Our study aims to determine the MTD of iSNP in adult ALI through an open-label, non-randomized, single centered, dose escalation study design, whereby subjects will receive iSNP for thirty minutes and have various physiologic variables recorded.

Interventional
Phase 1
Endpoint Classification: Safety/Efficacy Study
Intervention Model: Single Group Assignment
Masking: Open Label
Primary Purpose: Treatment
  • Acute Lung Injury
  • Acute Respiratory Distress Syndrome
  • Sodium Nitroprusside
  • Hypoxia
  • Respiratory Failure
Drug: Sodium Nitroprusside
Each subject will receive one of five possible dosages of nebulized sodium nitroprusside. The dosage will be determined by the 3 + 3 dose escalation design. Only a maximum of six patients will be given a particular dosage. Arterial blood gases will be drawn at 0 min, 15 min, 30 min and 45 min during nebulized sodium nitroprusside administration. Vitals signs will be recorded every five minutes. No changes to ventilator settings or vasopressor dosage or fluid administration will be allowed.
Other Name: Nipride, Nitropress
Experimental: Nebulized sodium nitroprusside
Intervention: Drug: Sodium Nitroprusside
Not Provided

*   Includes publications given by the data provider as well as publications identified by ClinicalTrials.gov Identifier (NCT Number) in Medline.
 
Recruiting
30
June 2013
June 2013   (final data collection date for primary outcome measure)

Inclusion Criteria:

  1. Age ≥ 18
  2. Negative β-hCG in women of child bearing age (age ≤ 50)
  3. Developed ALI within past 72 hours:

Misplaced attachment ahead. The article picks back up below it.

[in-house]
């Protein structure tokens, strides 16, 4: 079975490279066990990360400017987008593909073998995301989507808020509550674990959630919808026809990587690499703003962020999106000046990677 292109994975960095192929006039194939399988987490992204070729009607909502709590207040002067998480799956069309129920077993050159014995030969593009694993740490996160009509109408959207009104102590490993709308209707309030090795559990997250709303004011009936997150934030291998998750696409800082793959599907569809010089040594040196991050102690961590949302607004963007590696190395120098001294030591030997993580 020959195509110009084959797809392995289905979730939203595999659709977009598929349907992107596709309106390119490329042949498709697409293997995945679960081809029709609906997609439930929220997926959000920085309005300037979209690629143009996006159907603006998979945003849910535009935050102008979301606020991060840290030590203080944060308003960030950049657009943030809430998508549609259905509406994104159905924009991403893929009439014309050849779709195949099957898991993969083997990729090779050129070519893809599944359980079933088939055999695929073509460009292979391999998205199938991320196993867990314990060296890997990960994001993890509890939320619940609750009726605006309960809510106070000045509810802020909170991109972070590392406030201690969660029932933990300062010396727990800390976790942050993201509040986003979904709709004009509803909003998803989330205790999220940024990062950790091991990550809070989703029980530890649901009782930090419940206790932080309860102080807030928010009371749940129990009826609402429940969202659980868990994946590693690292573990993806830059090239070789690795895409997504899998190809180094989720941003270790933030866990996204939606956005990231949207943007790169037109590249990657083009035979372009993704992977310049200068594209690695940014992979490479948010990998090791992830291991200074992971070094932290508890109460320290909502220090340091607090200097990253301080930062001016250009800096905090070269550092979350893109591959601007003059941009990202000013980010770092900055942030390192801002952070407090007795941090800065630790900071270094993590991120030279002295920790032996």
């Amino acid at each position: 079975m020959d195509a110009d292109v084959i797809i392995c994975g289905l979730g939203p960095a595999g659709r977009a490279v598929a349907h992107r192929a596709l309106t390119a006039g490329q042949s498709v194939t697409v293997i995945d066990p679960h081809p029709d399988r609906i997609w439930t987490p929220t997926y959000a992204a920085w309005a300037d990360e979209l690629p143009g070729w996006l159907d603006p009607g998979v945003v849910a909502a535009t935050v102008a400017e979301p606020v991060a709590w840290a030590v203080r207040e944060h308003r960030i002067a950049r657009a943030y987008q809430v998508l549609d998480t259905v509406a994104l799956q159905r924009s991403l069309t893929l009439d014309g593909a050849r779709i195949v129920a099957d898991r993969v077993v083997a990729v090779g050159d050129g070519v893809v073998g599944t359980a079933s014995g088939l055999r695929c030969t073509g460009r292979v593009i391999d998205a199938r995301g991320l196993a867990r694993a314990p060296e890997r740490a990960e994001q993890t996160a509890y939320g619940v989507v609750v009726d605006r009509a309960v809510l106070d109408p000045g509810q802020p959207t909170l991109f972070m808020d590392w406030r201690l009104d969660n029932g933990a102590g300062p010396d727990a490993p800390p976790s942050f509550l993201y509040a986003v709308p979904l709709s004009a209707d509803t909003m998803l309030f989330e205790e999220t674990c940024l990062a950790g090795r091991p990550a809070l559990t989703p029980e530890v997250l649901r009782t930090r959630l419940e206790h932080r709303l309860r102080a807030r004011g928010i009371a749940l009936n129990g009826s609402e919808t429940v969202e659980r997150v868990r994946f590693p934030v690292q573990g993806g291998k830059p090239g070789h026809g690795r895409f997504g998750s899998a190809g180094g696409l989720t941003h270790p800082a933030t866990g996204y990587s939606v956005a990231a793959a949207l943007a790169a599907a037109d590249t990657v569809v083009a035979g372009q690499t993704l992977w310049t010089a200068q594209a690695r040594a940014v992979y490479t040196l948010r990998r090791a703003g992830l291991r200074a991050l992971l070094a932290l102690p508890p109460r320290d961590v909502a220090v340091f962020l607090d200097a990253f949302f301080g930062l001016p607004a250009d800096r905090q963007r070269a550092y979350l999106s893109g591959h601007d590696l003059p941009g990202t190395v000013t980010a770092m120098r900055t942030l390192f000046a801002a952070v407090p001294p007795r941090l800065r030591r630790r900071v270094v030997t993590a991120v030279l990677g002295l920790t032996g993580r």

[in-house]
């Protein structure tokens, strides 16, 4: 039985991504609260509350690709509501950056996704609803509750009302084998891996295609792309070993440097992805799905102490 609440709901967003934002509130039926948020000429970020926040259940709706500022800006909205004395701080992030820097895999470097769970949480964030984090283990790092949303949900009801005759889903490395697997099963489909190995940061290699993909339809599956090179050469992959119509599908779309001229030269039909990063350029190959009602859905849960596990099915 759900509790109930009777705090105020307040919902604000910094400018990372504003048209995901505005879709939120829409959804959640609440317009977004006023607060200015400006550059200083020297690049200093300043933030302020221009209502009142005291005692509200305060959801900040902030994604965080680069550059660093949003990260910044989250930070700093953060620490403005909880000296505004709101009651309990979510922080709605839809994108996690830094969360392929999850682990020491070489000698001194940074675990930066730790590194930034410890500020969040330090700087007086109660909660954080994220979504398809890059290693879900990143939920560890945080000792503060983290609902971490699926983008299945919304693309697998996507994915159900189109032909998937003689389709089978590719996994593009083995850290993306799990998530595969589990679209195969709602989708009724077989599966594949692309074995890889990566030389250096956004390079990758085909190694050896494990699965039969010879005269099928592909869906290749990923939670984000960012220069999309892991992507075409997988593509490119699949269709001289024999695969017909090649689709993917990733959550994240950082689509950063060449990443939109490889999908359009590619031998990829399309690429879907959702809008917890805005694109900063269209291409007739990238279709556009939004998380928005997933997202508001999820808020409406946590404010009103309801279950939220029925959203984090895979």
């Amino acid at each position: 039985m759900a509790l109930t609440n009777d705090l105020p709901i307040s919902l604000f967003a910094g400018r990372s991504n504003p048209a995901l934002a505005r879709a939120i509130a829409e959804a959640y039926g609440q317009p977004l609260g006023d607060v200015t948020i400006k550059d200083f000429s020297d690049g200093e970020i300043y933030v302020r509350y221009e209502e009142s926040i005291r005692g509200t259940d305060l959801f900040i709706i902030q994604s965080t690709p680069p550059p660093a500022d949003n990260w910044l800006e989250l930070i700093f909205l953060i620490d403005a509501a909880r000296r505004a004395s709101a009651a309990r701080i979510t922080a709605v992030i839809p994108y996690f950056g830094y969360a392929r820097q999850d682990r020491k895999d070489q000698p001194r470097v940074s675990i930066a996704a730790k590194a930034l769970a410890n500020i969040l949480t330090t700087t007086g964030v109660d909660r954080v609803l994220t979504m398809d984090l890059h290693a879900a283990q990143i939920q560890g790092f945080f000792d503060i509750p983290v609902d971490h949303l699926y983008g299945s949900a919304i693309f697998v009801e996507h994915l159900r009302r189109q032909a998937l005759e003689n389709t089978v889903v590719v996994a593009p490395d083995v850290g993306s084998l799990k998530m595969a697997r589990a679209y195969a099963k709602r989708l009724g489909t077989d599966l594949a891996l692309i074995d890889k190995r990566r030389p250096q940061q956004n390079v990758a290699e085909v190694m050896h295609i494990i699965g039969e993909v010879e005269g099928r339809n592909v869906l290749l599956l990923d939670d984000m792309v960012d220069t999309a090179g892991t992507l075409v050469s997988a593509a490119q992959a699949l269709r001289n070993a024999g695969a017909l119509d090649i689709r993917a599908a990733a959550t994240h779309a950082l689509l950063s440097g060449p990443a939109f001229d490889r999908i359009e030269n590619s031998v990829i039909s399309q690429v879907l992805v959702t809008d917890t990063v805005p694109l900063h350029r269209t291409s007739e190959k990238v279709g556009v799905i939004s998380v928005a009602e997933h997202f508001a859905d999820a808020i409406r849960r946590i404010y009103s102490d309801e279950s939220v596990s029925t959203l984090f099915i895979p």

• PaO2/FiO2 < 300;
    • Bilateral infiltrates on CXR;
    • No clinical evidence of elevated left atrial pressure ie. Heart failure as the cause of hypoxia and bilateral infiltrates; and
    • Recognized risk factor for ALI such as: pneumonia, aspiration pneumonitis, acute pancreatitis, massive blood transfusion, or sepsis
  4. FiO2 ≥ 0.5
  5. PEEP ≥ 8 cm H2O
  6. Invasive arterial blood pressure line
  7. Endotracheal intubation or tracheostomy
  8. Conventional mechanical ventilation
  9. Mean Arterial Pressure (MAP) ≥ 65 mmHg with or without use of vasopressors (stable for at least more than 1 hour)
  10. Arterial pH ≥ 7.15

Exclusion Criteria:

  1. Chest tube with active leak (eg. bronchopulmonary fistula),
  2. Prone ventilation, inhaled nitric oxide, inhaled prostacyclin, high frequency oscillatory ventilation,
  3. Lack of consent,
  4. Untreated coarctation of aorta, symptomatic or severe/critical aortic stenosis as documented by echocardiogram or clinical history,
  5. Evidence of increased intracranial pressure (eg. dilated pupils, known intracranial trauma or mass on head CT),
  6. SpO2 <90%,
  7. Contraindication to SNP i.e. hypersensitivity, congenital optic atrophy, tobacco amblyopia,
  8. Active treatment with IV or transdermal nitroglycerin,
  9. G6PD deficiency
  10. CrCl < 30 ml/min or receiving renal replacement therapy, or
  11. Total bilirubin > 68 µmol/L and AST or ALT level 2 times the upper limit of normal.
Both
18 Years and older
No
Contact: Terence Ip, MD terence.ip@utoronto.ca
Canada
 
NCT01619280
10-0102-A
No
Mount Sinai Hospital, Canada
Mount Sinai Hospital, Canada
Not Provided
Principal Investigator: Sangeeta Mehta, MD FRCPC Department of Critical Care Medicine, University of Toronto
Principal Investigator: Terence Ip, MD Department of Critical Care Medicine, University of Toronto
Mount Sinai Hospital, Canada
June 2012

ICMJE     Data element required by the International Committee of Medical Journal Editors and the World Health Organization ICTRP